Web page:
"Ah, that reminds me, if you haven't heard – did you see the paper?"

"Oh, no, not another bad review, is it?"

"Actually, I hadn't even looked for a review. No, it's very sad news."

It still came as a shock to him, this news of Zenn's death: they'd premiered his new string quartet last week.

He immediately called Norman up in his room to tell him about it, maybe changing Thursday's program to include Zenn's quartet.

"Well, it's gone into voice-mail – he should be down shortly. That's so sad!"

A large, balding man in a rumpled raincoat, carrying a tattered viola case, pushed past us, nearly knocking me off balance. He didn't acknowledge my sarcasm as I apologized for being in his way.

"Geez, must've been well over six feet tall. That's not your new violist...?"

"Good heavens! Aaron Gobraugh's barely 5'4” soaking wet!"

The man hustled out through the street entrance and disappeared into the snow as Meyer told me about Zenn's new quartet, saying it was one of the most difficult pieces they've ever put together. "It might be good to have a few days to woodshed the piece. He'd given us lots of good pointers, afterwards."

Pointing toward my table where Burnson was already taking care of the bill, I apologized that I would have to go. "We're going up to hear the Royal Academy rehearse Rob Sullivan's Faustus Suite."

"Norman talked about going to hear that tonight, since we'll all be here. The opera was certainly getting some good reviews. I'd read somewhere the completed final act had barely been discovered in time."

"Yes," I said, "I'd heard about that, too. Well, good seeing you, again."

"Come back stage Thursday, if you make it."

When I made it back to the table, Trevor was clearing the cups as everyone hurriedly put coats and scarves on. LauraLynn had called a cab which, with any luck, ought to arrive shortly. "We'll have plenty of time once we're there to get ourselves settled in." She wrapped a voluminous burgundy-colored scarf around her.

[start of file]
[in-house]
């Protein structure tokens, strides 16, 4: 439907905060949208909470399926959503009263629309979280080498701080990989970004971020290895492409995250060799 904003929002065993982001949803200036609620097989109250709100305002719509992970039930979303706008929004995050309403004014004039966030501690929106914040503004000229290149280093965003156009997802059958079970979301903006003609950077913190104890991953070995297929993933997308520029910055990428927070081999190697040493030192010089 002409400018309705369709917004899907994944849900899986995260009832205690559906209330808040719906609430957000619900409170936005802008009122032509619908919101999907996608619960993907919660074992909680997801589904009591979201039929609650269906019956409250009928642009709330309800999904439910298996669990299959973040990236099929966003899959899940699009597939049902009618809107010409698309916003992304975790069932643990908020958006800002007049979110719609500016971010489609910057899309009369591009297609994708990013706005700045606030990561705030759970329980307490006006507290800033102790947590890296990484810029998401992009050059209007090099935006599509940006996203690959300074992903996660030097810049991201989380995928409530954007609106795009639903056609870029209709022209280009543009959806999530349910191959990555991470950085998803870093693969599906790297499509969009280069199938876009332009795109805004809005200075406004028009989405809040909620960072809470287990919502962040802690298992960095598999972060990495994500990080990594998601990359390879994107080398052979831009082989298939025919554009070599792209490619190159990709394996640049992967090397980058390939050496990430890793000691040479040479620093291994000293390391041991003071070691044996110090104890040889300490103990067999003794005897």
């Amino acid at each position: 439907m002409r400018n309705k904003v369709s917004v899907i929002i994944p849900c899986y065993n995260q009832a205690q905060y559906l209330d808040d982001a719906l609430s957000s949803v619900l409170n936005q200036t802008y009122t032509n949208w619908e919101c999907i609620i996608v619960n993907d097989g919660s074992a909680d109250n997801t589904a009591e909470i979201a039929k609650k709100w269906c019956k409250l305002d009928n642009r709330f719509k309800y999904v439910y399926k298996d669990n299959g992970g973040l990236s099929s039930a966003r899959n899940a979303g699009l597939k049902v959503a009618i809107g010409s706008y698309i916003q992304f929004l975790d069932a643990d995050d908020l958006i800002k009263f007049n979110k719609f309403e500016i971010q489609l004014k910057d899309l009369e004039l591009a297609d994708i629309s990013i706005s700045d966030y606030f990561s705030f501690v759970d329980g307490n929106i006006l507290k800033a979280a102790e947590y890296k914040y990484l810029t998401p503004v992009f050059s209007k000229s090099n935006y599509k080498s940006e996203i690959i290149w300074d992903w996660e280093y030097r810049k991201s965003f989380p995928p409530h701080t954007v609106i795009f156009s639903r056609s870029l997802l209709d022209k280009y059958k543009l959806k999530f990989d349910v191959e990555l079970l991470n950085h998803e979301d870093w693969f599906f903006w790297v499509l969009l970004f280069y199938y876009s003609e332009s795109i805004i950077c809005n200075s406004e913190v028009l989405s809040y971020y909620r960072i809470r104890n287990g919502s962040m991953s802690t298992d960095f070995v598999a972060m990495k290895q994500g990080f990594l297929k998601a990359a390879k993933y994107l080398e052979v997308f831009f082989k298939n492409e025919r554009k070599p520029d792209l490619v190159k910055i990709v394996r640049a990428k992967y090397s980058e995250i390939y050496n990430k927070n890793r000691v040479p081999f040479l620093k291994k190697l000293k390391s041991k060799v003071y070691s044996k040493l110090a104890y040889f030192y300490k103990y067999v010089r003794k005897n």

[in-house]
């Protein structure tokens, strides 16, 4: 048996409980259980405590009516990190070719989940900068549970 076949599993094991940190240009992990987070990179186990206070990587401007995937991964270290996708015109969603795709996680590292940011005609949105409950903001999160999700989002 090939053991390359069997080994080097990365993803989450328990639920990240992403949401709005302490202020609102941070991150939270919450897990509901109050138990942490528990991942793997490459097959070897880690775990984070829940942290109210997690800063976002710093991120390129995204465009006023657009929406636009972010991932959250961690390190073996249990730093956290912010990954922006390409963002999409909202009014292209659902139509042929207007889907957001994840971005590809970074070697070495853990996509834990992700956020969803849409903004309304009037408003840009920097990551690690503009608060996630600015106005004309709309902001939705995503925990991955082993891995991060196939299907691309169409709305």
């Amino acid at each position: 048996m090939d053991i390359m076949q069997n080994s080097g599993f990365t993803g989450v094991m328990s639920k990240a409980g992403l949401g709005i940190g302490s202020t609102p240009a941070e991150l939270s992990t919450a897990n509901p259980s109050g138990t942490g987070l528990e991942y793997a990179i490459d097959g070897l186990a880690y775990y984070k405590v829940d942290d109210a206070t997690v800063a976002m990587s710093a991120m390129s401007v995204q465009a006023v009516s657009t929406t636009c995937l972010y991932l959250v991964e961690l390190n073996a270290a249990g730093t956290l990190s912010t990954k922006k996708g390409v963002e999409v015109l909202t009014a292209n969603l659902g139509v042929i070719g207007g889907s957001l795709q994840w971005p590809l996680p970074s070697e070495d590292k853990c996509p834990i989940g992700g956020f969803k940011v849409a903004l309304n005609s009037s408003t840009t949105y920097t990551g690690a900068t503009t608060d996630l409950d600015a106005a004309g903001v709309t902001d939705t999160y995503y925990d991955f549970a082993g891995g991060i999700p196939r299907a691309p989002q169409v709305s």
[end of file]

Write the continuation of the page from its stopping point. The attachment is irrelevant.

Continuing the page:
A short, balding man in a rumpled raincoat stood two feet behind us.

"Is there someone here named Dr. Richard Kerr?"

"That'd be me, I guess. And you are...?"

"Inspector Hemiola of the IMP."

= = = = = = =

to be continued...

= = = = = = =

(*1) Cora diLetto - the great mezzo-soprano who sang Rosina in the Schweinwald Festival's opening production of Rossini's The Barber of Seville that summer.

(*2) "from his guggle to his zatch" - a reference to James Thurber's The Thirteen Clocks.

* * ** *** ***** ******** ***** *** ** * *

The usual disclaimer: The Labyrinth of Klavdia Klangfarben, which you've no doubt figured out by now, is a work of fiction and as such all the characters (especially their names) and incidents of its story are more or less the product of the author's imagination, sometimes inspired by elements of parody, occasionally by personal experience. Many of the places are real (or real-ish) but not always "realistically used," like the Mandeville Hotel and the Royal Academy of Music's Duke's Hall (my apologies to both the hotel and the concert venue for having murders committed there). Other places like Phlaumix Court and Umberton are purely fictional. Any similarity between characters and real people, living or dead, is entirely coincidental, but then, as Klavdia Klangfarben keeps quoting a former professor of hers, "Perception is everything." Yadda yadda yadda.

©2016 by Richard Alan Strawser for Thoughts on a Train1

No comments:

Post a Comment